@article{Koch2010a,
title = {Gaussian Fading Is the Worst Fading},
author = {Koch, Tobias and Lapidoth, Amos},
url = {http://ieeexplore.ieee.org/lpdocs/epic03/wrapper.htm?arnumber=5429105},
issn = {0018-9448},
year = {2010},
date = {2010-01-01},
journal = {IEEE Transactions on Information Theory},
volume = {56},
number = {3},
pages = {1158--1165},
abstract = {The capacity of peak-power limited, single-antenna, noncoherent, flat-fading channels with memory is considered. The emphasis is on the capacity pre-log, i.e., on the limiting ratio of channel capacity to the logarithm of the signal-to-noise ratio (SNR), as the SNR tends to infinity. It is shown that, among all stationary and ergodic fading processes of a given spectral distribution function and whose law has no mass point at zero, the Gaussian process gives rise to the smallest pre-log. The assumption that the law of the fading process has no mass point at zero is essential in the sense that there exist stationary and ergodic fading processes whose law has a mass point at zero and that give rise to a smaller pre-log than the Gaussian process of equal spectral distribution function. An extension of these results to multiple-input single-output (MISO) fading channels with memory is also presented.},
keywords = {Additive noise, channel capacity, channels with memory, Distribution functions, ergodic fading processes, Fading, fading channels, flat fading, flat-fading channel capacity, Gaussian channels, Gaussian fading, Gaussian processes, H infinity control, high signal-to-noise ratio (SNR), Information technology, information theory, multiple-input single-output fading channels, multiplexing gain, noncoherent, noncoherent channel capacity, peak-power limited channel capacity, Signal to noise ratio, signal-to-noise ratio, single-antenna channel capacity, spectral distribution function, time-selective, Transmitters},
pubstate = {published},
tppubtype = {article}
}

The capacity of peak-power limited, single-antenna, noncoherent, flat-fading channels with memory is considered. The emphasis is on the capacity pre-log, i.e., on the limiting ratio of channel capacity to the logarithm of the signal-to-noise ratio (SNR), as the SNR tends to infinity. It is shown that, among all stationary and ergodic fading processes of a given spectral distribution function and whose law has no mass point at zero, the Gaussian process gives rise to the smallest pre-log. The assumption that the law of the fading process has no mass point at zero is essential in the sense that there exist stationary and ergodic fading processes whose law has a mass point at zero and that give rise to a smaller pre-log than the Gaussian process of equal spectral distribution function. An extension of these results to multiple-input single-output (MISO) fading channels with memory is also presented.

@article{Koch2009,
title = {Channels That Heat Up},
author = {Koch, Tobias and Lapidoth, Amos and Sotiriadis, Paul P.},
url = {http://ieeexplore.ieee.org/lpdocs/epic03/wrapper.htm?arnumber=5165190},
issn = {0018-9448},
year = {2009},
date = {2009-01-01},
journal = {IEEE Transactions on Information Theory},
volume = {55},
number = {8},
pages = {3594--3612},
abstract = {This paper considers an additive noise channel where the time-A; noise variance is a weighted sum of the squared magnitudes of the previous channel inputs plus a constant. This channel model accounts for the dependence of the intrinsic thermal noise on the data due to the heat dissipation associated with the transmission of data in electronic circuits: the data determine the transmitted signal, which in turn heats up the circuit and thus influences the power of the thermal noise. The capacity of this channel (both with and without feedback) is studied at low transmit powers and at high transmit powers. At low transmit powers, the slope of the capacity-versus-power curve at zero is computed and it is shown that the heating-up effect is beneficial. At high transmit powers, conditions are determined under which the capacity is bounded, i.e., under which the capacity does not grow to infinity as the allowed average power tends to infinity.},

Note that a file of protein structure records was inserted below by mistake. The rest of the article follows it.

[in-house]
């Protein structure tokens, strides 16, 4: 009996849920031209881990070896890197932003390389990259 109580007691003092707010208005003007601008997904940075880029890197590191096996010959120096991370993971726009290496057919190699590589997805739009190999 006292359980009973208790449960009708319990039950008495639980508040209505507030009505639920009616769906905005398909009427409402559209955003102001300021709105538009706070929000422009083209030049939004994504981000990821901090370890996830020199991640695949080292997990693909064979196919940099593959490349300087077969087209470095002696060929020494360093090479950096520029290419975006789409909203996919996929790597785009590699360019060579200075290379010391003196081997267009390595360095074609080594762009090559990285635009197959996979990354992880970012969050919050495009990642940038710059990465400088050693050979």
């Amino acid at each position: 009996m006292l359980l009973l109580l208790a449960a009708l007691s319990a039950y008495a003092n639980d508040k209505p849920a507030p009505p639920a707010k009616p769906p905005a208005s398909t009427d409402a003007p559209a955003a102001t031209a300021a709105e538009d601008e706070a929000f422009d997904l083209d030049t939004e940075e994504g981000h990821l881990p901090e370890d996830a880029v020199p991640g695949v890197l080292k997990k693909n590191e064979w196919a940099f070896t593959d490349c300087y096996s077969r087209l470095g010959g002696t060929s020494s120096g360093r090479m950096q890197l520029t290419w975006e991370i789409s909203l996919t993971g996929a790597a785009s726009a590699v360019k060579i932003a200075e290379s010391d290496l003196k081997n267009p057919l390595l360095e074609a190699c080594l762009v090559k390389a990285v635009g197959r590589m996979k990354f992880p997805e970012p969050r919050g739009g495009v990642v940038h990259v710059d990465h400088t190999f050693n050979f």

keywords = {additive noise channel, Capacity per unit cost, channel capacity, channels with memory, cooling, electronic circuits, heat dissipation, heat sinks, high signal-to-noise ratio, high signal-to-noise ratio (SNR), intrinsic thermal noise, low transmit power, network analysis, noise variance, on-chip communication, thermal noise},
pubstate = {published},
tppubtype = {article}
}

This paper considers an additive noise channel where the time-A; noise variance is a weighted sum of the squared magnitudes of the previous channel inputs plus a constant. This channel model accounts for the dependence of the intrinsic thermal noise on the data due to the heat dissipation associated with the transmission of data in electronic circuits: the data determine the transmitted signal, which in turn heats up the circuit and thus influences the power of the thermal noise. The capacity of this channel (both with and without feedback) is studied at low transmit powers and at high transmit powers. At low transmit powers, the slope of the capacity-versus-power curve at zero is computed and it is shown that the heating-up effect is beneficial. At high transmit powers, conditions are determined under which the capacity is bounded, i.e., under which the capacity does not grow to infinity as the allowed average power tends to infinity.